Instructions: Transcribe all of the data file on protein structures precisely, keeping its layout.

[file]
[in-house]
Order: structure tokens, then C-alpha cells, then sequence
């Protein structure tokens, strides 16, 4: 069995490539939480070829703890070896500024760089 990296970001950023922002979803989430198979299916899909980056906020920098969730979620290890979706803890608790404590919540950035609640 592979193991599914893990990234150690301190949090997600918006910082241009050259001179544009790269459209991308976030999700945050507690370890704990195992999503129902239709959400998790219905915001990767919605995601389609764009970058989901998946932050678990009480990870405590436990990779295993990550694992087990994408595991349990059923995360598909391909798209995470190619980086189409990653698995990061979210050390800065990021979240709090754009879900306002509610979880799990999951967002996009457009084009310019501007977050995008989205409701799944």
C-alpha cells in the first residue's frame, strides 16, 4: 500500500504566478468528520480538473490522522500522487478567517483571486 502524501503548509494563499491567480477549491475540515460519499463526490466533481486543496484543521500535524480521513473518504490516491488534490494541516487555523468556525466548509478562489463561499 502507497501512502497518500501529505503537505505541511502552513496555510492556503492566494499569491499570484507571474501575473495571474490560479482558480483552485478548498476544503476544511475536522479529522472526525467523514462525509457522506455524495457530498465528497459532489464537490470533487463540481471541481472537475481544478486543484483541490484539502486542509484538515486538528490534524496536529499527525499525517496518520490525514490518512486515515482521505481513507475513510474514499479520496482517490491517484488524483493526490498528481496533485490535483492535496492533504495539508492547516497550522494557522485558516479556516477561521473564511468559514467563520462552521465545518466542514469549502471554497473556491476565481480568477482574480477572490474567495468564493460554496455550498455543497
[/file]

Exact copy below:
[in-house]
Order: structure tokens, then C-alpha cells, then sequence
């Protein structure tokens, strides 16, 4: 069995490539939480070829703890070896500024760089 990296970001950023922002979803989430198979299916899909980056906020920098969730979620290890979706803890608790404590919540950035609640 592979193991599914893990990234150690301190949090997600918006910082241009050259001179544009790269459209991308976030999700945050507690370890704990195992999503129902239709959400998790219905915001990767919605995601389609764009970058989901998946932050678990009480990870405590436990990779295993990550694992087990994408595991349990059923995360598909391909798209995470190619980086189409990653698995990061979210050390800065990021979240709090754009879900306002509610979880799990999951967002996009457009084009310019501007977050995008989205409701799944």
C-alpha cells in the first residue's frame, strides 16, 4: 500500500504566478468528520480538473490522522500522487478567517483571486 502524501503548509494563499491567480477549491475540515460519499463526490466533481486543496484543521500535524480521513473518504490516491488534490494541516487555523468556525466548509478562489463561499 502507497501512502497518500501529505503537505505541511502552513496555510492556503492566494499569491499570484507571474501575473495571474490560479482558480483552485478548498476544503476544511475536522479529522472526525467523514462525509457522506455524495457530498465528497459532489464537490470533487463540481471541481472537475481544478486543484483541490484539502486542509484538515486538528490534524496536529499527525499525517496518520490525514490518512486515515482521505481513507475513510474514499479520496482517490491517484488524483493526490498528481496533485490535483492535496492533504495539508492547516497550522494557522485558516479556516477561521473564511468559514467563520462552521465545518466542514469549502471554497473556491476565481480568477482574480477572490474567495468564493460554496455550498455543497